The CARE Action Network is an opportunity for the American public to stand in solidarity with women and girls in particular. To say that it's part of our national identity to be a humanitarian and development leader, to invest in democracy and to invest when people are suffering. It's not only the right thing to do, but the best thing to do from a long-term economic perspective and national security perspective. To also ask their congressional leaders to invest in policies that recognize that.

For most people when they read about Afghanistan, a lot of it is about the conflict and insecurity, but I think it's important for people to see there is also hope and optimism. I sat in a room with 20 women from the Kabul Women's Association and I asked them if they were more or less optimistic about their children's future than their generation and they said that they were tremendously optimistic about their children's future. I went to a community-based classroom of second graders, both boys and girls in a very rural community. Somebody in the classroom asked who is the best student. I thought that is going to be an awkward situation. How are they going to answer that? But everyone immediately pointed to this little girl, and she stood right up, she knew it, too. She said she wanted to be a teacher when she grew up. So you have a new generation of Afghan girls that can be the future.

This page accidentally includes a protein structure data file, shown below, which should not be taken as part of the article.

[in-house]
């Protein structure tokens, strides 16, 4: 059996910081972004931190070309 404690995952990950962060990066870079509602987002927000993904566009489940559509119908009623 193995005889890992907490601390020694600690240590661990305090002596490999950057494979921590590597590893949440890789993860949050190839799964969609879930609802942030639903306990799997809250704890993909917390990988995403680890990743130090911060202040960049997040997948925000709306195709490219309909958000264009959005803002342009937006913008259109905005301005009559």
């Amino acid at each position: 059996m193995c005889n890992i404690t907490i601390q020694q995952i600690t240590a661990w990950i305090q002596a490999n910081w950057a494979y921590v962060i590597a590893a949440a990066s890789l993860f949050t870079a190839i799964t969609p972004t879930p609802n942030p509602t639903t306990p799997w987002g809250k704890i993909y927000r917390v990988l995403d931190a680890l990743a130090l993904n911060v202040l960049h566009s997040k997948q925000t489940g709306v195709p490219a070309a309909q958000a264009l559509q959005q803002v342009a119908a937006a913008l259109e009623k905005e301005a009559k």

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How does the education of women translate directly to a more stable future for the country?

In places like Afghanistan, experts – including legions of retired admirals and generals – agree that you have to balance hard power with investments in soft power. Bombs and bullets don't drive out the hopelessness and lack of opportunity feeding extremism. Education, jobs and health services do.

If you think about a society where women are sitting at the table around peace and conflict negotiations, you can create stability, a place where people have hope for the future.I think people will recognize that you can't create a place of stability without some of those ingredients, where people have hope for the future and the ability to earn a living and send their kids to school.